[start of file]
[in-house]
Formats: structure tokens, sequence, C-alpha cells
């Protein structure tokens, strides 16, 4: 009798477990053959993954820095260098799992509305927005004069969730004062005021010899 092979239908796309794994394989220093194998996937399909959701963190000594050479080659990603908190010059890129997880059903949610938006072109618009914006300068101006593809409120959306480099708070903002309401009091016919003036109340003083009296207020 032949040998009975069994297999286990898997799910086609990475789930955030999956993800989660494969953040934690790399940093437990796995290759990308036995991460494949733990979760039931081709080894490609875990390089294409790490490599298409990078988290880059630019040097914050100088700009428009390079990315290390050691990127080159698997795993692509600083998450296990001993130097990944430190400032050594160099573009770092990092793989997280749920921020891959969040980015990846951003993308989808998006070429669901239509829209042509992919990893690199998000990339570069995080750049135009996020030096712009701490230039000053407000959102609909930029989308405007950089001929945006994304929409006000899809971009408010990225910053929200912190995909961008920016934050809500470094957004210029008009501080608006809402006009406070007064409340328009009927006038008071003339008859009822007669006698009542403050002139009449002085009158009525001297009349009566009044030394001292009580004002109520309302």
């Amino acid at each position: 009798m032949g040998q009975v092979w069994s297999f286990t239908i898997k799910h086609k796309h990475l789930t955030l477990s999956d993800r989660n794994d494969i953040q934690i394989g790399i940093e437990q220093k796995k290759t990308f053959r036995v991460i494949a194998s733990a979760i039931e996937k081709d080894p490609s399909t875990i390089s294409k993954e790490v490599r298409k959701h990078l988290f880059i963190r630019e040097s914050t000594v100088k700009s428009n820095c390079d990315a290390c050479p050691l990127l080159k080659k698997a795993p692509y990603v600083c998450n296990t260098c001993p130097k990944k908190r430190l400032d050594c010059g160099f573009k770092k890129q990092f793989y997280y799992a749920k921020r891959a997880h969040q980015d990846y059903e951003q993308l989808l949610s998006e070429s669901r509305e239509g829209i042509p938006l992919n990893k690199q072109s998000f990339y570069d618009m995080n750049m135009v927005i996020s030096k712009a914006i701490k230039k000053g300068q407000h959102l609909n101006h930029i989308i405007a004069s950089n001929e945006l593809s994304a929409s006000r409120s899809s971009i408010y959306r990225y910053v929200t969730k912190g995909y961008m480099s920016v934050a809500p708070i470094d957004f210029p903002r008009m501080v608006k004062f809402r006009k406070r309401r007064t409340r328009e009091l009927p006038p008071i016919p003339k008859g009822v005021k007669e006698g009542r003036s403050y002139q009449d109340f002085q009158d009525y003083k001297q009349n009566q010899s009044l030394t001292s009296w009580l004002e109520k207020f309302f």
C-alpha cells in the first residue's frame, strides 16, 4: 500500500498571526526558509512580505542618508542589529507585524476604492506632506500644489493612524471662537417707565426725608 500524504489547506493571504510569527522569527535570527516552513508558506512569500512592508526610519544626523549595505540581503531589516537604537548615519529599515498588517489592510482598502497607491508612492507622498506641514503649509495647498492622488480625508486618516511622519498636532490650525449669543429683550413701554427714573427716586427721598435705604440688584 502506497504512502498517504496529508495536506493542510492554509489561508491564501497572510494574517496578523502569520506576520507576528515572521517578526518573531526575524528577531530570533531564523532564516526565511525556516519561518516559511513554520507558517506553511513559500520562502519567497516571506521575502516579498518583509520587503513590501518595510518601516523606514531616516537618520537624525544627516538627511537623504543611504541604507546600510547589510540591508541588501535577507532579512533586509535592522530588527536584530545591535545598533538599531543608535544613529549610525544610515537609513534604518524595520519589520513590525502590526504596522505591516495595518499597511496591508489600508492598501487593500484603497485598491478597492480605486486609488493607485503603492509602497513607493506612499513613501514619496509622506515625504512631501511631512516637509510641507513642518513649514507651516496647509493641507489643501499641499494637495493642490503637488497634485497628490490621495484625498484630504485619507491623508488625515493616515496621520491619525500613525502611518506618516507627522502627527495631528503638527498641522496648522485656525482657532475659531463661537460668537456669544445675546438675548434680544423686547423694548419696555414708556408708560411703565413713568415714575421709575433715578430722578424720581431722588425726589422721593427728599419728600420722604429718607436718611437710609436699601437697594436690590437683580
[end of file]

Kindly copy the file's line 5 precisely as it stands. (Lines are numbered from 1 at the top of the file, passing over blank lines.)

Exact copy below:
C-alpha cells in the first residue's frame, strides 16, 4: 500500500498571526526558509512580505542618508542589529507585524476604492506632506500644489493612524471662537417707565426725608 500524504489547506493571504510569527522569527535570527516552513508558506512569500512592508526610519544626523549595505540581503531589516537604537548615519529599515498588517489592510482598502497607491508612492507622498506641514503649509495647498492622488480625508486618516511622519498636532490650525449669543429683550413701554427714573427716586427721598435705604440688584 502506497504512502498517504496529508495536506493542510492554509489561508491564501497572510494574517496578523502569520506576520507576528515572521517578526518573531526575524528577531530570533531564523532564516526565511525556516519561518516559511513554520507558517506553511513559500520562502519567497516571506521575502516579498518583509520587503513590501518595510518601516523606514531616516537618520537624525544627516538627511537623504543611504541604507546600510547589510540591508541588501535577507532579512533586509535592522530588527536584530545591535545598533538599531543608535544613529549610525544610515537609513534604518524595520519589520513590525502590526504596522505591516495595518499597511496591508489600508492598501487593500484603497485598491478597492480605486486609488493607485503603492509602497513607493506612499513613501514619496509622506515625504512631501511631512516637509510641507513642518513649514507651516496647509493641507489643501499641499494637495493642490503637488497634485497628490490621495484625498484630504485619507491623508488625515493616515496621520491619525500613525502611518506618516507627522502627527495631528503638527498641522496648522485656525482657532475659531463661537460668537456669544445675546438675548434680544423686547423694548419696555414708556408708560411703565413713568415714575421709575433715578430722578424720581431722588425726589422721593427728599419728600420722604429718607436718611437710609436699601437697594436690590437683580